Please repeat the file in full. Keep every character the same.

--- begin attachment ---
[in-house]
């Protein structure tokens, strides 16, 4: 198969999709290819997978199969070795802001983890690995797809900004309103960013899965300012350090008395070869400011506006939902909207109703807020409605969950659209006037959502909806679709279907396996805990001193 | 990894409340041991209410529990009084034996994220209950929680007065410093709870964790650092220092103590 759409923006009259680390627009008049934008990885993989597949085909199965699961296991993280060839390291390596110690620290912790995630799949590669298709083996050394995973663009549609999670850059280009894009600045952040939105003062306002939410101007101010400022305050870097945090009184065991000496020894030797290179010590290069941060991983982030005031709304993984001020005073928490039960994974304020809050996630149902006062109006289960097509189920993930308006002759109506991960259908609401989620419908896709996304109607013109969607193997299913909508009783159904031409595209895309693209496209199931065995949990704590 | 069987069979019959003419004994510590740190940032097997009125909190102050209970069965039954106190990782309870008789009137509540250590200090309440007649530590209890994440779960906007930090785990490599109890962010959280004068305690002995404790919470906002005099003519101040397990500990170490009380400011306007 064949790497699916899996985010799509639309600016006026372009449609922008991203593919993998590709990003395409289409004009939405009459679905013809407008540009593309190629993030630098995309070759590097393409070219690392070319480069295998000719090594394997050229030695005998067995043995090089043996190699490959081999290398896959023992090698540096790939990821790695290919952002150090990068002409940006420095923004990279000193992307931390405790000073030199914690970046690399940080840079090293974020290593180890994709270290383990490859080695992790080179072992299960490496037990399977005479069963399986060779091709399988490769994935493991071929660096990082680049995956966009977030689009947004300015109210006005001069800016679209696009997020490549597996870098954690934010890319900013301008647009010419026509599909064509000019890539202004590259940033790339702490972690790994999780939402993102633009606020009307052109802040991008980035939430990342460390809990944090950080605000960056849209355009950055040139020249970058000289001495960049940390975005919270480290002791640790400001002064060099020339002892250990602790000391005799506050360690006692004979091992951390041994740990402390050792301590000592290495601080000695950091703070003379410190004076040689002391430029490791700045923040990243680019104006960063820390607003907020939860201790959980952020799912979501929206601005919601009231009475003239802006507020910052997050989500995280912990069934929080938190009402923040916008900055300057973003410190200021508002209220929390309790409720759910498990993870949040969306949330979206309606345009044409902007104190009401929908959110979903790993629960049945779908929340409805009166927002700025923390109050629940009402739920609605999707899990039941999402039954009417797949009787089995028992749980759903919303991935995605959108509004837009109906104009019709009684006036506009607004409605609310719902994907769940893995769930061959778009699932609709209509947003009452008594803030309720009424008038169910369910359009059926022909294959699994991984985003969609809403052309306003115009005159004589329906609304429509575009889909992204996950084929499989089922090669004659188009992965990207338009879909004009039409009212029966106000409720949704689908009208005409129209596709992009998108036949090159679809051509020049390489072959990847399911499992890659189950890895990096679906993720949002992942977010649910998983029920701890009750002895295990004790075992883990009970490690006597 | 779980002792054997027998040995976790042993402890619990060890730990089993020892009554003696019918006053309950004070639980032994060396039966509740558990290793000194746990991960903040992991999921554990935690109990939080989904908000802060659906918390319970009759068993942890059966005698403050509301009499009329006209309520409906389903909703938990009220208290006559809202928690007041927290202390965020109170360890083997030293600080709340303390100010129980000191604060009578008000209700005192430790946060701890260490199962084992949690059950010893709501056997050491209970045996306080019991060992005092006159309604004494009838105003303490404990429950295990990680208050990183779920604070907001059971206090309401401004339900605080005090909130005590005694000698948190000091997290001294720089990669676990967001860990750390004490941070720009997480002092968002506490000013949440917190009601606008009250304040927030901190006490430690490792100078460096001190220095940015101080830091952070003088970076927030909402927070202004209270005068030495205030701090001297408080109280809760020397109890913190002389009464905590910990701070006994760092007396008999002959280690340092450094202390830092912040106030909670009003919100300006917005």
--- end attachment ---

[in-house]
């Protein structure tokens, strides 16, 4: 198969999709290819997978199969070795802001983890690995797809900004309103960013899965300012350090008395070869400011506006939902909207109703807020409605969950659209006037959502909806679709279907396996805990001193 | 990894409340041991209410529990009084034996994220209950929680007065410093709870964790650092220092103590 759409923006009259680390627009008049934008990885993989597949085909199965699961296991993280060839390291390596110690620290912790995630799949590669298709083996050394995973663009549609999670850059280009894009600045952040939105003062306002939410101007101010400022305050870097945090009184065991000496020894030797290179010590290069941060991983982030005031709304993984001020005073928490039960994974304020809050996630149902006062109006289960097509189920993930308006002759109506991960259908609401989620419908896709996304109607013109969607193997299913909508009783159904031409595209895309693209496209199931065995949990704590 | 069987069979019959003419004994510590740190940032097997009125909190102050209970069965039954106190990782309870008789009137509540250590200090309440007649530590209890994440779960906007930090785990490599109890962010959280004068305690002995404790919470906002005099003519101040397990500990170490009380400011306007 064949790497699916899996985010799509639309600016006026372009449609922008991203593919993998590709990003395409289409004009939405009459679905013809407008540009593309190629993030630098995309070759590097393409070219690392070319480069295998000719090594394997050229030695005998067995043995090089043996190699490959081999290398896959023992090698540096790939990821790695290919952002150090990068002409940006420095923004990279000193992307931390405790000073030199914690970046690399940080840079090293974020290593180890994709270290383990490859080695992790080179072992299960490496037990399977005479069963399986060779091709399988490769994935493991071929660096990082680049995956966009977030689009947004300015109210006005001069800016679209696009997020490549597996870098954690934010890319900013301008647009010419026509599909064509000019890539202004590259940033790339702490972690790994999780939402993102633009606020009307052109802040991008980035939430990342460390809990944090950080605000960056849209355009950055040139020249970058000289001495960049940390975005919270480290002791640790400001002064060099020339002892250990602790000391005799506050360690006692004979091992951390041994740990402390050792301590000592290495601080000695950091703070003379410190004076040689002391430029490791700045923040990243680019104006960063820390607003907020939860201790959980952020799912979501929206601005919601009231009475003239802006507020910052997050989500995280912990069934929080938190009402923040916008900055300057973003410190200021508002209220929390309790409720759910498990993870949040969306949330979206309606345009044409902007104190009401929908959110979903790993629960049945779908929340409805009166927002700025923390109050629940009402739920609605999707899990039941999402039954009417797949009787089995028992749980759903919303991935995605959108509004837009109906104009019709009684006036506009607004409605609310719902994907769940893995769930061959778009699932609709209509947003009452008594803030309720009424008038169910369910359009059926022909294959699994991984985003969609809403052309306003115009005159004589329906609304429509575009889909992204996950084929499989089922090669004659188009992965990207338009879909004009039409009212029966106000409720949704689908009208005409129209596709992009998108036949090159679809051509020049390489072959990847399911499992890659189950890895990096679906993720949002992942977010649910998983029920701890009750002895295990004790075992883990009970490690006597 | 779980002792054997027998040995976790042993402890619990060890730990089993020892009554003696019918006053309950004070639980032994060396039966509740558990290793000194746990991960903040992991999921554990935690109990939080989904908000802060659906918390319970009759068993942890059966005698403050509301009499009329006209309520409906389903909703938990009220208290006559809202928690007041927290202390965020109170360890083997030293600080709340303390100010129980000191604060009578008000209700005192430790946060701890260490199962084992949690059950010893709501056997050491209970045996306080019991060992005092006159309604004494009838105003303490404990429950295990990680208050990183779920604070907001059971206090309401401004339900605080005090909130005590005694000698948190000091997290001294720089990669676990967001860990750390004490941070720009997480002092968002506490000013949440917190009601606008009250304040927030901190006490430690490792100078460096001190220095940015101080830091952070003088970076927030909402927070202004209270005068030495205030701090001297408080109280809760020397109890913190002389009464905590910990701070006994760092007396008999002959280690340092450094202390830092912040106030909670009003919100300006917005």